Iron Mountain considers itself a “trusted guardian” of “assets most important” to its customers by “securing their past, present, and future value.” It “stores and protects billions of valued assets, including critical business information, highly sensitive data, and cultural and historical artifacts.”

The company essentially “looks after the information of some 225,000 customers, including 95% of the Fortune 1000.”


More About the Iron Mountain Way of Doing Business

Iron Mountain serves mission-critical storage to these diverse industries:

  • Healthcare – 16%
  • Federal – 2%
  • Legal – 8%
  • Financial – 12%
  • Insurance – 6%
  • Life sciences – 3%
  • Energy – 3%
  • Business services – 1%
  • Other – 50%.

As viewed below, the storage segment represents around 64% of its total revenue. You can also break it down as:

  • Records management (including storage) – 72%
  • Data management – 13%
  • Data centers – 9%
  • Adjacent business – 3%
  • Other.

The service sector represents 36% of Iron Mountain’s revenue. This includes records management (45%), secure shred (25%), digital solutions (13%), data management (11%), adjacent business (4%), and other.


Records management is clearly Iron Mountain’s “core business” then, with 72% of storage revenue and 45% of service revenue. This pillar is marked by:

  • 720 million cubic feet of archived hard-copy records
  • 98% customer retention rate
  • Steady organic revenue growth supported by revenue management
  • 50% or more of boxes that stay in its facilities an average of 15 years

In a recent virtual conference call, Iron Mountain CEO Bill Meaney explained that last stat means “it’s a 75% gross margin business.”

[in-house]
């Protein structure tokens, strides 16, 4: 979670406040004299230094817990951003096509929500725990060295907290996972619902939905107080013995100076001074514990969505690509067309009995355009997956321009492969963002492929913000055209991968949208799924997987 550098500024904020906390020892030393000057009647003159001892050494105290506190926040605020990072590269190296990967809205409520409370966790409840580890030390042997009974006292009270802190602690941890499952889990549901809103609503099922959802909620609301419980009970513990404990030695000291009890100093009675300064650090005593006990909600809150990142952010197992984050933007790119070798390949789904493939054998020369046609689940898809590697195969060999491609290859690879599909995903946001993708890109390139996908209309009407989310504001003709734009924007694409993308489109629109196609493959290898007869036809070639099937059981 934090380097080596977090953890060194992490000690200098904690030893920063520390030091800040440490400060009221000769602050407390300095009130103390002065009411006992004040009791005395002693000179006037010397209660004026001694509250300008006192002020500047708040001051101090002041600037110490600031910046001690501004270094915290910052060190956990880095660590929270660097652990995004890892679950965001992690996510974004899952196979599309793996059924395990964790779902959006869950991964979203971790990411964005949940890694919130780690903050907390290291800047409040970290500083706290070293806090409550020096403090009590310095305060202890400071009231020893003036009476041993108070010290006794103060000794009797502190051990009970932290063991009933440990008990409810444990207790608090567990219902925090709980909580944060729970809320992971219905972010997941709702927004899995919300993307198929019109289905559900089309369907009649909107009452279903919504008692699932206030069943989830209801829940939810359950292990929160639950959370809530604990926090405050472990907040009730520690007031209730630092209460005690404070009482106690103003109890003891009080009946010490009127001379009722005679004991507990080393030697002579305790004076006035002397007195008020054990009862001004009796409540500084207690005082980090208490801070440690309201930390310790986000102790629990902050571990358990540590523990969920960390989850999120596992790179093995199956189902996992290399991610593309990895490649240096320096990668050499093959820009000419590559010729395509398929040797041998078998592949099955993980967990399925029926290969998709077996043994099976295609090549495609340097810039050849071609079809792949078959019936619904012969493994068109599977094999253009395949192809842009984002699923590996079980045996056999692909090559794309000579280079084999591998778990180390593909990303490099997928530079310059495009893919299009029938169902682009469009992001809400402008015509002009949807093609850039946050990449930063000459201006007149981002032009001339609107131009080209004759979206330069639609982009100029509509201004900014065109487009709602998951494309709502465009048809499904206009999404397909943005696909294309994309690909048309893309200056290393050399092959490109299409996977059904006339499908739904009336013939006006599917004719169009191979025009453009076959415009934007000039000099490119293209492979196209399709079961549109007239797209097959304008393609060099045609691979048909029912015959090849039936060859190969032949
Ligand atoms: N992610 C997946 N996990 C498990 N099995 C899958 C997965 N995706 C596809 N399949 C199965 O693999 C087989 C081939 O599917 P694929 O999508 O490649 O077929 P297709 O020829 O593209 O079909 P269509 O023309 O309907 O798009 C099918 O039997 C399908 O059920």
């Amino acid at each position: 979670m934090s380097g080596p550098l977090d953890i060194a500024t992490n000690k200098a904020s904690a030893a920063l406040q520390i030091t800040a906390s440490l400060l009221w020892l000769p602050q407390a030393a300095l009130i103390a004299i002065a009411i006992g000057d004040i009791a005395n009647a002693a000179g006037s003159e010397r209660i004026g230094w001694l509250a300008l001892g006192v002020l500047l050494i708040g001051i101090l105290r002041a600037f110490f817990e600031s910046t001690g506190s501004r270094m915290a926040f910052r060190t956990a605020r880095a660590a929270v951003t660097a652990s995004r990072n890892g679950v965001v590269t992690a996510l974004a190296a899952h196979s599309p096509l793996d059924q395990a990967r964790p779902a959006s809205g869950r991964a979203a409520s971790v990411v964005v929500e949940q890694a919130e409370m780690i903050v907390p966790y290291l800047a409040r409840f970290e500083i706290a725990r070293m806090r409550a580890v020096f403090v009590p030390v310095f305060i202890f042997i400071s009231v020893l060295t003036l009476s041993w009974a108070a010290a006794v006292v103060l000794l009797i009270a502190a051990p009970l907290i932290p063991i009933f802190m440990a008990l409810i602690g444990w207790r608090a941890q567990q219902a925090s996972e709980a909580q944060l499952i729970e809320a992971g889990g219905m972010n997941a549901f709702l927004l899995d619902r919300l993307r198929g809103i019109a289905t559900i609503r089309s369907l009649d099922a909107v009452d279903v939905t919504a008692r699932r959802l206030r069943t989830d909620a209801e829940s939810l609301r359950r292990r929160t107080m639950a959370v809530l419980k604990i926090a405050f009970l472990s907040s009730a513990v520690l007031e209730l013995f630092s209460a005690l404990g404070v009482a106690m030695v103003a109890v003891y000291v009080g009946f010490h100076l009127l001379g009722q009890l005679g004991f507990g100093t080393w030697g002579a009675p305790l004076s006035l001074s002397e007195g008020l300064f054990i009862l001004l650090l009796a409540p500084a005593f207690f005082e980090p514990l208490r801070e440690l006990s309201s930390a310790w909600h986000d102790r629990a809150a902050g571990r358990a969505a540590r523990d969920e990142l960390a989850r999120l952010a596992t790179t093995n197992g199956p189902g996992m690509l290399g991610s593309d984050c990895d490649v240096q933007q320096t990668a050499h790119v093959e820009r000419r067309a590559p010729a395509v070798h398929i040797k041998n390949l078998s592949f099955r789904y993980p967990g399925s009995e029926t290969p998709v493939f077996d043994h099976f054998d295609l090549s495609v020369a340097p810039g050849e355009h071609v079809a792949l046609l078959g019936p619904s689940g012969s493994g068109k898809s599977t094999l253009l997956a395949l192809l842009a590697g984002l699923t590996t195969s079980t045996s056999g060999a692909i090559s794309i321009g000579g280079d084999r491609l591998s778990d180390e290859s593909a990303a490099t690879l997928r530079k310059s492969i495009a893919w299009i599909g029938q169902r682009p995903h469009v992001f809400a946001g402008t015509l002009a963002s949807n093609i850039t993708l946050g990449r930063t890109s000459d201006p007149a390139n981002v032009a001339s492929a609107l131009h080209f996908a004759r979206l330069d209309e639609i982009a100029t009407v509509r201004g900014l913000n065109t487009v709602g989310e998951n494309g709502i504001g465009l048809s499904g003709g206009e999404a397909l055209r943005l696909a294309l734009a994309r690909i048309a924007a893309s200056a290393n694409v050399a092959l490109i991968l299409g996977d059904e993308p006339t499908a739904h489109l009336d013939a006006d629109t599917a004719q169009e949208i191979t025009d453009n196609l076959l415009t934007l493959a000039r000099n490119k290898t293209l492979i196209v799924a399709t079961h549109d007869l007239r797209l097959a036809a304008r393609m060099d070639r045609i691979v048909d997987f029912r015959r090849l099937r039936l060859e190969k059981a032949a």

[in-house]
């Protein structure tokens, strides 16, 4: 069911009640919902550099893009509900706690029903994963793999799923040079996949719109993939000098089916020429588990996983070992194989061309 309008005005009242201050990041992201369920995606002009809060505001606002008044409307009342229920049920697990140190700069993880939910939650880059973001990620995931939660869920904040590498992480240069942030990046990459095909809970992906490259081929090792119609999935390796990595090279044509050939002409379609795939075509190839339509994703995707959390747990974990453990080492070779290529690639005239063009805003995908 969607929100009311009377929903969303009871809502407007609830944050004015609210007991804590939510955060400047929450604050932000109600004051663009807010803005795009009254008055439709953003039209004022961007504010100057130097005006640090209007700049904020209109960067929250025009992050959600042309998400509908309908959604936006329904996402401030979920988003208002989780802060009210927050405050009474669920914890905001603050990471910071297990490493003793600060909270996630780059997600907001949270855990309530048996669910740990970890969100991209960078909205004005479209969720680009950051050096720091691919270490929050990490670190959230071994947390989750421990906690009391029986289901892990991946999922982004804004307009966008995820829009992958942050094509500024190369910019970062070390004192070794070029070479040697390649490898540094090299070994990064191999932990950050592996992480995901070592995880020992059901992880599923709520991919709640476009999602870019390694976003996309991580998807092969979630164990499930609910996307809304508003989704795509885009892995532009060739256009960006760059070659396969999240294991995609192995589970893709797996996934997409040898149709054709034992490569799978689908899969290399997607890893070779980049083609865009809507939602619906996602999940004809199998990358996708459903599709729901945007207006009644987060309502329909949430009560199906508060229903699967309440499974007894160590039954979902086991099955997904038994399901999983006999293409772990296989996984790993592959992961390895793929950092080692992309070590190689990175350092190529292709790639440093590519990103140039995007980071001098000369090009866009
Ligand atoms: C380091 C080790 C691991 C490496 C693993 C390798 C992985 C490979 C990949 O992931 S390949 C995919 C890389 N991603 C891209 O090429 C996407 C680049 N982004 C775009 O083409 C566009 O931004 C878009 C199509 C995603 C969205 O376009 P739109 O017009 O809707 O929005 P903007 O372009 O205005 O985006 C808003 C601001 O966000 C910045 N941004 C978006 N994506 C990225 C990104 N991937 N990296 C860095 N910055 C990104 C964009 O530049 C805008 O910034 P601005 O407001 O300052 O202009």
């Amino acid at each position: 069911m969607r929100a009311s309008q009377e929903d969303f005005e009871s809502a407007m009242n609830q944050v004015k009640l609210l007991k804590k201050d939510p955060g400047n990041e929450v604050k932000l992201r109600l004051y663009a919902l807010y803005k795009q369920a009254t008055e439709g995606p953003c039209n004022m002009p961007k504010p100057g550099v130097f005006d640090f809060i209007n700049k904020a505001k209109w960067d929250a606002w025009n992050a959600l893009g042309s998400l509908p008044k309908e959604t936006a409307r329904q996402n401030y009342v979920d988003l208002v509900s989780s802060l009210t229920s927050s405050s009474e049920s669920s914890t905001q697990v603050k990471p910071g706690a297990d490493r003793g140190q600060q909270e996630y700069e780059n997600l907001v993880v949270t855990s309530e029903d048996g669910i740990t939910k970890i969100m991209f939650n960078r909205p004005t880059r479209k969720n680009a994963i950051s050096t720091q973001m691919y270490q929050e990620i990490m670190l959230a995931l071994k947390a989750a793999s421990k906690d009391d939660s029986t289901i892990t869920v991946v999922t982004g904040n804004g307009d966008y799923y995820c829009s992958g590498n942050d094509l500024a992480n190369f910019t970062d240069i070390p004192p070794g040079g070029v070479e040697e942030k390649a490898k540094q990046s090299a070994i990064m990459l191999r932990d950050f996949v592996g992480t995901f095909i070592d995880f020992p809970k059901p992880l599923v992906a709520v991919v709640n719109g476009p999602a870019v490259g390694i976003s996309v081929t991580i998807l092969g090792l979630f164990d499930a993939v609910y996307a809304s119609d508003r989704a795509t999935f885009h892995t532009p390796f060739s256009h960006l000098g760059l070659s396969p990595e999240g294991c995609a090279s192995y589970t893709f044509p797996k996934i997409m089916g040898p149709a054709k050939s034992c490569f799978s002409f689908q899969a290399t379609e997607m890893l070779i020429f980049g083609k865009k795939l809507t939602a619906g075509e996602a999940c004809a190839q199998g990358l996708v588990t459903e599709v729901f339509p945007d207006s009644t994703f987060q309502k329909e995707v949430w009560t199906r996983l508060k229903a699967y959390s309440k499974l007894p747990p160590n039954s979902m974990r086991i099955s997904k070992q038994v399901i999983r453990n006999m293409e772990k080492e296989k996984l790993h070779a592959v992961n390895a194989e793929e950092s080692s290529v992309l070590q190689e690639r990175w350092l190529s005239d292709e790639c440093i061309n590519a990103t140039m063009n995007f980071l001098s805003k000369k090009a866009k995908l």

He calls this business the “financial beast” because “it drives so much profitability and cash that we both use it to pay our dividend and invest in the growth of the business.”

It certainly has some claims to fame to work off of in those growth pursuits. Iron Mountain just so happens to store the wills of famous faces like Princess Diana, Charles Dickens, and Charles Darwin. It also preserves the original recordings of Frank Sinatra and Prince.


Better yet, as viewed below, more than 96% of its facilities “are open at varying levels of operations.” And “over 97% of annual storage rental revenue was inbounded in prior years.”


An Expansive Reach

Iron Mountain has relationships with 950 of the Fortune 1000. Or, as Meaney explained, “950 of the largest global companies are our customers and we have built that on a level of trust.”

One of the reasons I’ve been so bullish about its business model is IRM’s ability to cross-sell its customers to the cloud. It’s made significant progress in shifting its revenue mix to faster-growing businesses. This includes emerging markets, data centers, and adjacent business segments.

In total, five of the top 10 cloud providers utilize Iron Mountain’s data centers.

Currently, the company owns 14 of these (operating) facilities across the U.S., Europe, and Asia, and it continues to bring in new business. IRM recently signed a 3MW lease with a Fortune Global 200 company in Singapore at its SIN-1 datacenter. That’s for utilization of its colocation space and network services, as well as storage and office space.


Iron Mountain also has expanded its data center footprint globally via Fortrust, I/O, Credit Suisse, and EvoSwitch acquisitions. It’s targeting these business to be 10% of its adjusted earnings before interest, taxes, depreciation, and amortization (EBITDA) by the end of 2020.

As viewed below, this shift to has enhanced EBITDA margins:


And it has significant expansion opportunities left in this regard:


Right From the Iron Mountain’s Mouth

In a white paper, Iron Mountain explains (emphasis added throughout):

“The amount of data stored in large data centers in the core will be more than double the amount stored in the endpoint, reversing earlier trends, where data storage was growing fastest at the edge or with the end user.

“According to IDC, 49% of data will be stored in public cloud environments by 2025. And nearly 30% will be consumed in real time.”